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Ju Li

Ju Li: Atomic insights for new materials development

Nuclear engineering and materials science are distinct but related fields. Newly appointed BEA Professor of Nuclear Science and Engineering Ju Li will straddle the two, as he applies his groundbreaking research into atomic-scale materials behavior to a broad range of challenges, including energy storage, waste management, and reactor materials.

To a large degree, says Ju Li, the difference between his scientific and engineering efforts comes down to time scales.

“My work involves theory and modeling of materials behavior under high mechanical stress and sometimes high temperatures,” he explains. “When you work at the scale of atoms and electrons, you think in terms of picoseconds and femtoseconds. But for engineering systems, you need to predict behavior over years, or even thousands of years for nuclear waste treatment. My primary interest is in extending the time scale of our physical models to the engineering scale.”

Over the last decade, Li has established himself as a leader in developing and applying computer simulations to gain greater understanding of fundamental nano-scale mechanical and transport properties of materials. His pioneering cross-disciplinary work has coupled continuum mechanics (in which materials are modeled as continuous masses rather than discrete particles) with meso- and atomic-scale dynamics, and has had a broad impact on the understanding of how materials behave under extreme conditions.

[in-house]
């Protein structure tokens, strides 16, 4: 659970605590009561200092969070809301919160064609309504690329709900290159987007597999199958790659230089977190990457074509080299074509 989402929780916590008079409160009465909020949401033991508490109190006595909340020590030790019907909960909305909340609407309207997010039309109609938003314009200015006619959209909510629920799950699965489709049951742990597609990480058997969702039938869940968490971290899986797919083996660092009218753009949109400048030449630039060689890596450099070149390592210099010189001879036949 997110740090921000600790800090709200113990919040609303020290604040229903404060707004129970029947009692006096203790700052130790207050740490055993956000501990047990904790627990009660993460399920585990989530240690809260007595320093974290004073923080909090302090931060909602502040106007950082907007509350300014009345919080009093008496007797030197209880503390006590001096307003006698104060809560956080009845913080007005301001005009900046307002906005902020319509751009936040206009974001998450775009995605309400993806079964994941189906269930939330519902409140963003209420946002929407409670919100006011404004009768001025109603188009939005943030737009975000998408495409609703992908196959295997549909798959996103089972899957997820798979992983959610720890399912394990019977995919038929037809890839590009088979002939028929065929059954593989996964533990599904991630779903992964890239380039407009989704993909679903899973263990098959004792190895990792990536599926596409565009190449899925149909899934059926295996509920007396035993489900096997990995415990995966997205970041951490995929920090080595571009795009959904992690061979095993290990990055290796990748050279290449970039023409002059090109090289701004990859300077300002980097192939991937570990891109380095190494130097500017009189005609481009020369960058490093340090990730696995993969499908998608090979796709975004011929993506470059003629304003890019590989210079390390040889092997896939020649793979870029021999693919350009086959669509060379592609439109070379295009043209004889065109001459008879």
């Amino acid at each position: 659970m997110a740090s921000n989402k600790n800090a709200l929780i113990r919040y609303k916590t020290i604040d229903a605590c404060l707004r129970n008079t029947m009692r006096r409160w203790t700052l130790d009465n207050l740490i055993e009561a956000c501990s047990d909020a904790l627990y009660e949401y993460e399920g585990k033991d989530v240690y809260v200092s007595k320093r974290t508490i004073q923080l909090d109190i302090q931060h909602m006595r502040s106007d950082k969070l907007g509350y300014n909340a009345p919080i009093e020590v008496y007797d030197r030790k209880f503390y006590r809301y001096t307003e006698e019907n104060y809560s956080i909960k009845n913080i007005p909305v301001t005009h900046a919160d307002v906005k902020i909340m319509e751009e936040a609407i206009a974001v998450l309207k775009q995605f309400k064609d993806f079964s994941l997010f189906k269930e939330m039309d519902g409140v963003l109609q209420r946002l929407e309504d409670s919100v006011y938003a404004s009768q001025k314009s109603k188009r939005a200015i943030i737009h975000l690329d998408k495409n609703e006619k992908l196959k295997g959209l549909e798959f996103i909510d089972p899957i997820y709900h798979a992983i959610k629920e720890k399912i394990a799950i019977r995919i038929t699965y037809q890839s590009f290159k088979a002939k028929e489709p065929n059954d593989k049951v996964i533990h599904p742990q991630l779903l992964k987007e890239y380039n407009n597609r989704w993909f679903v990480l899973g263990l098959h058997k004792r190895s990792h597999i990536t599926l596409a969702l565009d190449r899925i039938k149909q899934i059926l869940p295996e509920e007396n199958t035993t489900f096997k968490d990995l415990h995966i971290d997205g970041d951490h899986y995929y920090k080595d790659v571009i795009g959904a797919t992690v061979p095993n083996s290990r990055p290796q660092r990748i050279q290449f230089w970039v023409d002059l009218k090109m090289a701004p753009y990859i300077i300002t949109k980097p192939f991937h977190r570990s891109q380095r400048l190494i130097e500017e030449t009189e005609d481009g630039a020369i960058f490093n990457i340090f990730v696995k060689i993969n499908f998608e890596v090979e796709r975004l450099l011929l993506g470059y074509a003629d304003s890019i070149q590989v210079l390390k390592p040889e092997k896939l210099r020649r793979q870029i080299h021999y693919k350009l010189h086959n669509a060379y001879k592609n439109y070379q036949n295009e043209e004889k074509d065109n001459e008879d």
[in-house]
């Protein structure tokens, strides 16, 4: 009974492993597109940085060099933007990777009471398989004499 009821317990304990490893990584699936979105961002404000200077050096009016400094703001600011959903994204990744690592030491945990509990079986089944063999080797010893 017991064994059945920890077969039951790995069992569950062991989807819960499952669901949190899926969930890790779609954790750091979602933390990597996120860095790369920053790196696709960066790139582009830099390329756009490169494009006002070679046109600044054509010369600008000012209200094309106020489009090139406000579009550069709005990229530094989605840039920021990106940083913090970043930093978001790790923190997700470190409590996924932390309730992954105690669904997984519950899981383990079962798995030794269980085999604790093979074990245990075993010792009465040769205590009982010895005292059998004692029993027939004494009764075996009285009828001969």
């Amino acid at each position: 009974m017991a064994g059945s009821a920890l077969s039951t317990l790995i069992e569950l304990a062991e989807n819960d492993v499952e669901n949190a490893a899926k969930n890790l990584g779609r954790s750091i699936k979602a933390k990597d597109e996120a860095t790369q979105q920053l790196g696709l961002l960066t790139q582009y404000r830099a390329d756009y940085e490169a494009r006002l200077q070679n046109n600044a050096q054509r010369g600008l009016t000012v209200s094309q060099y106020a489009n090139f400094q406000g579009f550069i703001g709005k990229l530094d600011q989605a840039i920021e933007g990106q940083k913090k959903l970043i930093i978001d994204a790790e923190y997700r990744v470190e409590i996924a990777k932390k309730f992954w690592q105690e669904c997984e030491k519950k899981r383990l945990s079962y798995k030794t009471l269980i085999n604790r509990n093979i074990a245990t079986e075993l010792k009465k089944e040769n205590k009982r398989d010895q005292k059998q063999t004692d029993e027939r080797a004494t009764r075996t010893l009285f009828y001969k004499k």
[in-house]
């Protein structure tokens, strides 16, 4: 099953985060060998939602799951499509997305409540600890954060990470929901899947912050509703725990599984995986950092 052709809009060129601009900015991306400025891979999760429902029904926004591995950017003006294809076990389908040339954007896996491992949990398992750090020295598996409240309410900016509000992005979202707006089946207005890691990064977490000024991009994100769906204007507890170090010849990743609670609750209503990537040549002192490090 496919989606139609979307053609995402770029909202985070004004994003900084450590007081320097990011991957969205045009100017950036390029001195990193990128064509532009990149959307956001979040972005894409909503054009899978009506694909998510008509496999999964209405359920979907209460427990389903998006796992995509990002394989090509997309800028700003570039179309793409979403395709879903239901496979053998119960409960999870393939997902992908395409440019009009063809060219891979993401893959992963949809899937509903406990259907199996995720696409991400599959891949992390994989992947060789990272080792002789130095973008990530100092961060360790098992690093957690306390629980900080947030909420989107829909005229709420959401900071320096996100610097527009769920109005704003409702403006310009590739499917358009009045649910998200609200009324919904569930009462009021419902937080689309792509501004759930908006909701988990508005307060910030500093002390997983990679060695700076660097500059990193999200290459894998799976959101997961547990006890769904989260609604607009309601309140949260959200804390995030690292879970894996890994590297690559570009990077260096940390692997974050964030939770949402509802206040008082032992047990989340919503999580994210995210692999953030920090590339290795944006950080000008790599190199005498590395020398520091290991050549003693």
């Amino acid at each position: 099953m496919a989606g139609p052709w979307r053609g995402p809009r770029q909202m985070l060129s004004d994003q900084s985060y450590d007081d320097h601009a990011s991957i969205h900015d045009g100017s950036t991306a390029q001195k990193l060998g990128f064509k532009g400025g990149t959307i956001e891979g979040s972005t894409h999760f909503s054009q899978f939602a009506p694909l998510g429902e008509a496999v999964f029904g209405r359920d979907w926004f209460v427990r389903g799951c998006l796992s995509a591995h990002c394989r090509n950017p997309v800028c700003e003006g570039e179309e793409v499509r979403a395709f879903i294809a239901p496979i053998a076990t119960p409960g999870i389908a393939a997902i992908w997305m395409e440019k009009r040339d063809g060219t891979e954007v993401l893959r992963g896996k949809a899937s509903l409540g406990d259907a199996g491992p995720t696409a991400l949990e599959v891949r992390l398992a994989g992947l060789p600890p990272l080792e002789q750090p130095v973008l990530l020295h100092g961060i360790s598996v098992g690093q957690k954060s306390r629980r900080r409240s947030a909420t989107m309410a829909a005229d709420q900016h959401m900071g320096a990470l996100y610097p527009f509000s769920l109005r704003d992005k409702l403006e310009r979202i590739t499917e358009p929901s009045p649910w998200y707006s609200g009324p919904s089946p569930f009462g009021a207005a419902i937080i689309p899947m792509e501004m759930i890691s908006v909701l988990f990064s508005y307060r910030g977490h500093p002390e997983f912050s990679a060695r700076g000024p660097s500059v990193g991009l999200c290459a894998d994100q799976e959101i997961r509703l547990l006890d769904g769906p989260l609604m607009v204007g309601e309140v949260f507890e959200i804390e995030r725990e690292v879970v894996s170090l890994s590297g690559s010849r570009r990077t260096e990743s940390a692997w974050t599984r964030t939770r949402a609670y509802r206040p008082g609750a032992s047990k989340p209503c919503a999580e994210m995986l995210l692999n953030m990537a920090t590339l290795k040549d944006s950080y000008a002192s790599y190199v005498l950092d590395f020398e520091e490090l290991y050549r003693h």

These scientific achievements have helped create a clearer sense of how microstructures evolve over time when exposed to stress, heat, and radiation, and have led to fundamental advances for a range of engineering challenges. These include development of new structural materials for fission and fusion reactors, better-performing battery electrodes, and improved fuel cell components. Other applications have included aerospace materials, as well as the process of vitrifying nuclear waste into a stable glass matrix.

In addition to his appointment in NSE, Li will hold a joint appointment in the Department of Materials Science and Engineering, and will teach in both departments. He will be a key contributor to a variety of new and existing interdisciplinary materials research activities across the Institute.

After receiving his bachelor's degree in physics at the University of Science and Technology of China in 1994, Li came to MIT and earned his Ph.D. in Nuclear Engineering in 2000.

He has since held materials-related faculty positions at Ohio State University and the University of Pennsylvania, and has won many awards, including the Robert Lansing Hardy Award from the Minerals, Metals and Materials Society in 2009 and the Outstanding Young Investigator Award of the Materials Research Society (he is first to receive this award for theory and simulation rather than experimental contributions.) Li was also recently named a Chang Jiang Scholar by China’s Ministry of Education.

“Ju’s highly interdisciplinary approach to research is especially well-suited to MIT,” says NSE department head Richard Lester. “He will powerfully strengthen the intellectual ties between NSE and other School of Engineering departments, and his exceptional creativity, intellectual breadth, and productivity will help ensure a leadership role for the School in extreme materials research for energy and other applications.”

Li is looking forward to returning to the Institute and its intellectual climate. “There’s so much going on at MIT; everybody is doing very exciting research,” he says. “That’s the main draw for me.”

Liís pioneering cross-disciplinary work has coupled continuum mechanics with meso- and atomic-scale dynamics, and has had a broad impact on the understanding of how materials behave under extreme conditions.


Written by Peter Dunn
Photos by Justin Knight



Massachusetts Institute of Technology

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